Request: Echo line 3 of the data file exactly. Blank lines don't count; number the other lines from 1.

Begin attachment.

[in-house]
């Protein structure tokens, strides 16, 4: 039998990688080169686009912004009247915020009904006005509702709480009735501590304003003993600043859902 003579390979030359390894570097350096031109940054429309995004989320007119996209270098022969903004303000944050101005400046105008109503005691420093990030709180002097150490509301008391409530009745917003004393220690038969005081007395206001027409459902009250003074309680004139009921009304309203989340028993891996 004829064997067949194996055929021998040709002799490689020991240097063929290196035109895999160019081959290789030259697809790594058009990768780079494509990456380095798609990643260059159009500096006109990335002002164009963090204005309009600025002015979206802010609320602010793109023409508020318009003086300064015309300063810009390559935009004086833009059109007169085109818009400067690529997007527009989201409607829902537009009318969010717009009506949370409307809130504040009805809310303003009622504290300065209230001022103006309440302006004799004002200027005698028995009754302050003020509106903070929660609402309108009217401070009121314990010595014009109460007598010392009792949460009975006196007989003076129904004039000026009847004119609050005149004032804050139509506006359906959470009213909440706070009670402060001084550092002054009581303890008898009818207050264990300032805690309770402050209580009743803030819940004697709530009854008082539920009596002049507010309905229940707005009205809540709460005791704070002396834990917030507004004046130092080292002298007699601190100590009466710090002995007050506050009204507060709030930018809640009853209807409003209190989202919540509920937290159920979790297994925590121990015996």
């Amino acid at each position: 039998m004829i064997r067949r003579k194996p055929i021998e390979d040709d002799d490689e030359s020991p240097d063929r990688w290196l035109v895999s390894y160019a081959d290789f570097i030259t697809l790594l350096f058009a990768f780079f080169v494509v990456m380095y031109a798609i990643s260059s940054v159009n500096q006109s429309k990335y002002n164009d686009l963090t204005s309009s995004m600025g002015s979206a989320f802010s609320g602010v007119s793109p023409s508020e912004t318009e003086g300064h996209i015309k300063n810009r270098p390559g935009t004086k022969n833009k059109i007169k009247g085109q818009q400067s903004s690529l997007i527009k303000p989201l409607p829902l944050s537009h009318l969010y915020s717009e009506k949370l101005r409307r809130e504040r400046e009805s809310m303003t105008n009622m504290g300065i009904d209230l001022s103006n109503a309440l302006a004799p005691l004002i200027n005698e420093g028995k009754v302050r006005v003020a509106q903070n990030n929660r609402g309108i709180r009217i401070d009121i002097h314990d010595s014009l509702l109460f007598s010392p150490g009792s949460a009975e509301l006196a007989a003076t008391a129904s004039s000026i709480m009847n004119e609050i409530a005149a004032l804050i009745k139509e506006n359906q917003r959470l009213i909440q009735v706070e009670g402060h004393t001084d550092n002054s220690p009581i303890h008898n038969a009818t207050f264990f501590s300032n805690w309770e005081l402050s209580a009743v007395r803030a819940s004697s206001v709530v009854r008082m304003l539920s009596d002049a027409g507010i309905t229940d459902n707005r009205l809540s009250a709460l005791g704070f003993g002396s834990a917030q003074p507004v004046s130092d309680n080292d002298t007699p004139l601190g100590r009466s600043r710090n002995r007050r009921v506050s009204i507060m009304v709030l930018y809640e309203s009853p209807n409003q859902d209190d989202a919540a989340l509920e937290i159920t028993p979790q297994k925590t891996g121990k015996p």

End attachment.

């Amino acid at each position: 039998m004829i064997r067949r003579k194996p055929i021998e390979d040709d002799d490689e030359s020991p240097d063929r990688w290196l035109v895999s390894y160019a081959d290789f570097i030259t697809l790594l350096f058009a990768f780079f080169v494509v990456m380095y031109a798609i990643s260059s940054v159009n500096q006109s429309k990335y002002n164009d686009l963090t204005s309009s995004m600025g002015s979206a989320f802010s609320g602010v007119s793109p023409s508020e912004t318009e003086g300064h996209i015309k300063n810009r270098p390559g935009t004086k022969n833009k059109i007169k009247g085109q818009q400067s903004s690529l997007i527009k303000p989201l409607p829902l944050s537009h009318l969010y915020s717009e009506k949370l101005r409307r809130e504040r400046e009805s809310m303003t105008n009622m504290g300065i009904d209230l001022s103006n109503a309440l302006a004799p005691l004002i200027n005698e420093g028995k009754v302050r006005v003020a509106q903070n990030n929660r609402g309108i709180r009217i401070d009121i002097h314990d010595s014009l509702l109460f007598s010392p150490g009792s949460a009975e509301l006196a007989a003076t008391a129904s004039s000026i709480m009847n004119e609050i409530a005149a004032l804050i009745k139509e506006n359906q917003r959470l009213i909440q009735v706070e009670g402060h004393t001084d550092n002054s220690p009581i303890h008898n038969a009818t207050f264990f501590s300032n805690w309770e005081l402050s209580a009743v007395r803030a819940s004697s206001v709530v009854r008082m304003l539920s009596d002049a027409g507010i309905t229940d459902n707005r009205l809540s009250a709460l005791g704070f003993g002396s834990a917030q003074p507004v004046s130092d309680n080292d002298t007699p004139l601190g100590r009466s600043r710090n002995r007050r009921v506050s009204i507060m009304v709030l930018y809640e309203s009853p209807n409003q859902d209190d989202a919540a989340l509920e937290i159920t028993p979790q297994k925590t891996g121990k015996p």